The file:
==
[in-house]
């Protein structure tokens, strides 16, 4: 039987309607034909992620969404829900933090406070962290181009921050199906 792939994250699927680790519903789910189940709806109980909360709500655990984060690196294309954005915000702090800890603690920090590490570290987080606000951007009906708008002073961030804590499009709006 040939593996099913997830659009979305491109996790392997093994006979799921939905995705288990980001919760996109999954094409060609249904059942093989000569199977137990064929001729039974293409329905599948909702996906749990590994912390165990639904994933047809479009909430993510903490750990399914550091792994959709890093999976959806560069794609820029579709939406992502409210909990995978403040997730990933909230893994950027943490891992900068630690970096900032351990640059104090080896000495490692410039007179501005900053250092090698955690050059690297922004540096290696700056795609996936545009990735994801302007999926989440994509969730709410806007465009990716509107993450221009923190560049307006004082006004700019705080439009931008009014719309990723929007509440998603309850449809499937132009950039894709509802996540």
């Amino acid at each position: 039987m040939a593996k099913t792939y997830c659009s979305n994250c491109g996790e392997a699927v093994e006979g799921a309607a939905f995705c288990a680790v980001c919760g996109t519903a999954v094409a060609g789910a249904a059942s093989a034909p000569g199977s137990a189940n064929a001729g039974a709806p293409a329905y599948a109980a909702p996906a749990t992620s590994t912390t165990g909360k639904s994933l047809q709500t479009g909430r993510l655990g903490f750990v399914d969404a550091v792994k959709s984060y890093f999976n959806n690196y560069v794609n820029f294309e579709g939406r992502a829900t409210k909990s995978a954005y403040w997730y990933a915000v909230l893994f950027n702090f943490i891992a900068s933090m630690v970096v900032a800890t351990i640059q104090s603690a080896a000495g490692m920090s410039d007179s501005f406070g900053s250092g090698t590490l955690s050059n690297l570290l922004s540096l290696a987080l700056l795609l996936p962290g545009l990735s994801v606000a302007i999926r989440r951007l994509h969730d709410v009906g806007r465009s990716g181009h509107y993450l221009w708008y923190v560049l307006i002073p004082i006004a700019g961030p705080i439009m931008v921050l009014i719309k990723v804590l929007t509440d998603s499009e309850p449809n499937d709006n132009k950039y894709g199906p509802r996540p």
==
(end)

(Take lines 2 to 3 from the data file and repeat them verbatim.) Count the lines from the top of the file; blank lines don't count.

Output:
């Protein structure tokens, strides 16, 4: 039987309607034909992620969404829900933090406070962290181009921050199906 792939994250699927680790519903789910189940709806109980909360709500655990984060690196294309954005915000702090800890603690920090590490570290987080606000951007009906708008002073961030804590499009709006 040939593996099913997830659009979305491109996790392997093994006979799921939905995705288990980001919760996109999954094409060609249904059942093989000569199977137990064929001729039974293409329905599948909702996906749990590994912390165990639904994933047809479009909430993510903490750990399914550091792994959709890093999976959806560069794609820029579709939406992502409210909990995978403040997730990933909230893994950027943490891992900068630690970096900032351990640059104090080896000495490692410039007179501005900053250092090698955690050059690297922004540096290696700056795609996936545009990735994801302007999926989440994509969730709410806007465009990716509107993450221009923190560049307006004082006004700019705080439009931008009014719309990723929007509440998603309850449809499937132009950039894709509802996540």
């Amino acid at each position: 039987m040939a593996k099913t792939y997830c659009s979305n994250c491109g996790e392997a699927v093994e006979g799921a309607a939905f995705c288990a680790v980001c919760g996109t519903a999954v094409a060609g789910a249904a059942s093989a034909p000569g199977s137990a189940n064929a001729g039974a709806p293409a329905y599948a109980a909702p996906a749990t992620s590994t912390t165990g909360k639904s994933l047809q709500t479009g909430r993510l655990g903490f750990v399914d969404a550091v792994k959709s984060y890093f999976n959806n690196y560069v794609n820029f294309e579709g939406r992502a829900t409210k909990s995978a954005y403040w997730y990933a915000v909230l893994f950027n702090f943490i891992a900068s933090m630690v970096v900032a800890t351990i640059q104090s603690a080896a000495g490692m920090s410039d007179s501005f406070g900053s250092g090698t590490l955690s050059n690297l570290l922004s540096l290696a987080l700056l795609l996936p962290g545009l990735s994801v606000a302007i999926r989440r951007l994509h969730d709410v009906g806007r465009s990716g181009h509107y993450l221009w708008y923190v560049l307006i002073p004082i006004a700019g961030p705080i439009m931008v921050l009014i719309k990723v804590l929007t509440d998603s499009e309850p449809n499937d709006n132009k950039y894709g199906p509802r996540p």